For example, if you have a 900lb back squat and a 300lb press, what is your overhead squat? We have no idea. You might be able to find general correlates between back squats, presses and OHS, but there will always be exceptions. I'm sure there are folks out there with those numbers who can't overhead squat 135lbs to full depth. There are also folks out there with 300lb back squats, 150lb presses, and 200lb OHS. Which person would you say is more likely to be a competent firefighter or soldier? I'd put a lot of money on the second athlete. We are not looking for metrics like VO2 because measured VO2 has no predictive capability in sport (or life). I can increase my VO2max without improving my real world capacity. But, I can't imagine a scenario where I improve my Fran, Diane and Helen times without demonstrating a significantly improved real world capacity across broad time and modal domains.

The metric of work capacity across broad time and modal domains is legitimate even if we don't have an excellent means of testing it. Testing is a different discipline. We have talked about and engaged in a wide variety of testing metrics over the years. None of them is perfect. But going to a test tube is never going to be the answer because life doesn't demand test tube capacity. It demands real world capability.

How do we measure the capacity of an engine? Horsepower. Does the vehicle with the highest horsepower always win the race? Of course not. VO2max (which I'm using as a representative of all things consumptive or at least independent of real world capacity), is like horsepower. Who won the race is a better question. Asking who is fittest is like asking which is the best race car? To answer that question, you have to ask for which race?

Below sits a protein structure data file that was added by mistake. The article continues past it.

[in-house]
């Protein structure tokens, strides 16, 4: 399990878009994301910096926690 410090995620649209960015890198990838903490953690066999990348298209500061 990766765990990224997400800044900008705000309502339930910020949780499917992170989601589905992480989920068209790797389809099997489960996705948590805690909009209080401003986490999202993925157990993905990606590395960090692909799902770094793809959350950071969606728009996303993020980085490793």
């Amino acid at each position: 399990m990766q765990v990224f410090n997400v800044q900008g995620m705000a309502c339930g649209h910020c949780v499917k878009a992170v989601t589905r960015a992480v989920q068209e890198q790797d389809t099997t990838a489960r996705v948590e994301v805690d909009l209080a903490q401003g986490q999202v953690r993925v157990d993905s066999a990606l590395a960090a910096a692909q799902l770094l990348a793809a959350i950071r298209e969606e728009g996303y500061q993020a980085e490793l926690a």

The race that CrossFit is talking about is life in the real world. CrossFit is a GPP program designed to give a broad, inclusive, fitness (real world capacity) that carries over into all human activities. Brandon Oto wrote, "And you certainly can't change it to say "physical competence across broad time and modal domains," which is a radically different thing." Actually, it's the identical concept. You can't have work capacity without physical competence, and physical competence is nothing other than work capacity.

Physical competency is the ability to move your body and external loads through space. Fitness is this in a compressed time frame (faster than the less fit). To test this precisely is difficult at best, though most likely impossible. A thorough test would require assessing max output (real work/time) for a wide variety of modes and skills at each time domain. Given that each assessment would be max output, there must be recovery time between assessments. In that recovery time, the athlete would adapt. Do that over a 100 assessments, and you have a completely different athlete at the end of the test than the beginning.